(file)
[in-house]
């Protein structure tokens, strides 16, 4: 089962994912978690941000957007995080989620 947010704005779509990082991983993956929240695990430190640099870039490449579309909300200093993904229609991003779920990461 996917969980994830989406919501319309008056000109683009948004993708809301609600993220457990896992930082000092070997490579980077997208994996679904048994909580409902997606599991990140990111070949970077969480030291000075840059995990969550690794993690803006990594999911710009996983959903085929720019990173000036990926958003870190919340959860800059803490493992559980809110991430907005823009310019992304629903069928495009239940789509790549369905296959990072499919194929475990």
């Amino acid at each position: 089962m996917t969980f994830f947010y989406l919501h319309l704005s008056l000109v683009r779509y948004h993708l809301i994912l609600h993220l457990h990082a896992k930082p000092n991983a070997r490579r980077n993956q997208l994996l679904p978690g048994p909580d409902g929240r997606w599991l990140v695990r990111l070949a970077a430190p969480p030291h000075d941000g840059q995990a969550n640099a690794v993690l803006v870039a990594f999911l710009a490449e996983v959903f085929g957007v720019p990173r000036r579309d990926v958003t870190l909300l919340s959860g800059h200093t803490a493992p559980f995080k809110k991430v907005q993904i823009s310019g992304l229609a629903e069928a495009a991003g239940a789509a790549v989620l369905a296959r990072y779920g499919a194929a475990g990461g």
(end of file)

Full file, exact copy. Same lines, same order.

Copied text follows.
[in-house]
């Protein structure tokens, strides 16, 4: 089962994912978690941000957007995080989620 947010704005779509990082991983993956929240695990430190640099870039490449579309909300200093993904229609991003779920990461 996917969980994830989406919501319309008056000109683009948004993708809301609600993220457990896992930082000092070997490579980077997208994996679904048994909580409902997606599991990140990111070949970077969480030291000075840059995990969550690794993690803006990594999911710009996983959903085929720019990173000036990926958003870190919340959860800059803490493992559980809110991430907005823009310019992304629903069928495009239940789509790549369905296959990072499919194929475990």
């Amino acid at each position: 089962m996917t969980f994830f947010y989406l919501h319309l704005s008056l000109v683009r779509y948004h993708l809301i994912l609600h993220l457990h990082a896992k930082p000092n991983a070997r490579r980077n993956q997208l994996l679904p978690g048994p909580d409902g929240r997606w599991l990140v695990r990111l070949a970077a430190p969480p030291h000075d941000g840059q995990a969550n640099a690794v993690l803006v870039a990594f999911l710009a490449e996983v959903f085929g957007v720019p990173r000036r579309d990926v958003t870190l909300l919340s959860g800059h200093t803490a493992p559980f995080k809110k991430v907005q993904i823009s310019g992304l229609a629903e069928a495009a991003g239940a789509a790549v989620l369905a296959r990072y779920g499919a194929a475990g990461g």